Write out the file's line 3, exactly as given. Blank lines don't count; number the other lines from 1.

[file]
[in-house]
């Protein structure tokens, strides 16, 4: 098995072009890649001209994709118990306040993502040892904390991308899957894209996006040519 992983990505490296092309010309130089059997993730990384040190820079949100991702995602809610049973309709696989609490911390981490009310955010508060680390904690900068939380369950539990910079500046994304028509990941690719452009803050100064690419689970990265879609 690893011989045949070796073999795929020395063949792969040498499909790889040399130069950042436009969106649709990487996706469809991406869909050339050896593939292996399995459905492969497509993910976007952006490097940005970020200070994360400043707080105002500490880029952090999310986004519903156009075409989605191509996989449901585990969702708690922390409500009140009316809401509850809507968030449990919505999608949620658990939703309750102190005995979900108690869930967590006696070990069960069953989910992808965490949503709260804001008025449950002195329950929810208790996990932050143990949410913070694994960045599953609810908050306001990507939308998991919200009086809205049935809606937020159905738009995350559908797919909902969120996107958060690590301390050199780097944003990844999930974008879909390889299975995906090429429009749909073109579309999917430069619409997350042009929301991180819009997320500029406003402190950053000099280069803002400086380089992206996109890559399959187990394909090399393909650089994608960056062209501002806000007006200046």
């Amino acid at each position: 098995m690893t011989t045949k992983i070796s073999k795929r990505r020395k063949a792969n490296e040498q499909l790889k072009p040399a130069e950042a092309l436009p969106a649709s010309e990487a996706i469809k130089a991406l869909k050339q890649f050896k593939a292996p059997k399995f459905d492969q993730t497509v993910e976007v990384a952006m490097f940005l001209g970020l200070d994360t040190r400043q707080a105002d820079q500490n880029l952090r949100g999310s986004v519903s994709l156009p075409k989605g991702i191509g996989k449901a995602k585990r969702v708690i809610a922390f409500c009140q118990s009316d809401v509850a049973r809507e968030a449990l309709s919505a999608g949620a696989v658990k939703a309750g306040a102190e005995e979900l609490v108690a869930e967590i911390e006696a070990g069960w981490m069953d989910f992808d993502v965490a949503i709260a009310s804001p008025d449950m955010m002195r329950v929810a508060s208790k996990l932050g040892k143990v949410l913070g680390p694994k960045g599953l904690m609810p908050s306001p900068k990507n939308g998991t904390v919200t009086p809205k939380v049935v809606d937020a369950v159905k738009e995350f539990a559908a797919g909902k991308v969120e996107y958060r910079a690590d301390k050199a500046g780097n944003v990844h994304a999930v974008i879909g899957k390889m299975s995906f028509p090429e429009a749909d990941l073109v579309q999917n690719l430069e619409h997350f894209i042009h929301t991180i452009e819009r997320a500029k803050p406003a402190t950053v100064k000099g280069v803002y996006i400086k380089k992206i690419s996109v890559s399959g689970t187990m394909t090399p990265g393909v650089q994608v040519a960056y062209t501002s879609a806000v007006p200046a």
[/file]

């Amino acid at each position: 098995m690893t011989t045949k992983i070796s073999k795929r990505r020395k063949a792969n490296e040498q499909l790889k072009p040399a130069e950042a092309l436009p969106a649709s010309e990487a996706i469809k130089a991406l869909k050339q890649f050896k593939a292996p059997k399995f459905d492969q993730t497509v993910e976007v990384a952006m490097f940005l001209g970020l200070d994360t040190r400043q707080a105002d820079q500490n880029l952090r949100g999310s986004v519903s994709l156009p075409k989605g991702i191509g996989k449901a995602k585990r969702v708690i809610a922390f409500c009140q118990s009316d809401v509850a049973r809507e968030a449990l309709s919505a999608g949620a696989v658990k939703a309750g306040a102190e005995e979900l609490v108690a869930e967590i911390e006696a070990g069960w981490m069953d989910f992808d993502v965490a949503i709260a009310s804001p008025d449950m955010m002195r329950v929810a508060s208790k996990l932050g040892k143990v949410l913070g680390p694994k960045g599953l904690m609810p908050s306001p900068k990507n939308g998991t904390v919200t009086p809205k939380v049935v809606d937020a369950v159905k738009e995350f539990a559908a797919g909902k991308v969120e996107y958060r910079a690590d301390k050199a500046g780097n944003v990844h994304a999930v974008i879909g899957k390889m299975s995906f028509p090429e429009a749909d990941l073109v579309q999917n690719l430069e619409h997350f894209i042009h929301t991180i452009e819009r997320a500029k803050p406003a402190t950053v100064k000099g280069v803002y996006i400086k380089k992206i690419s996109v890559s399959g689970t187990m394909t090399p990265g393909v650089q994608v040519a960056y062209t501002s879609a806000v007006p200046a």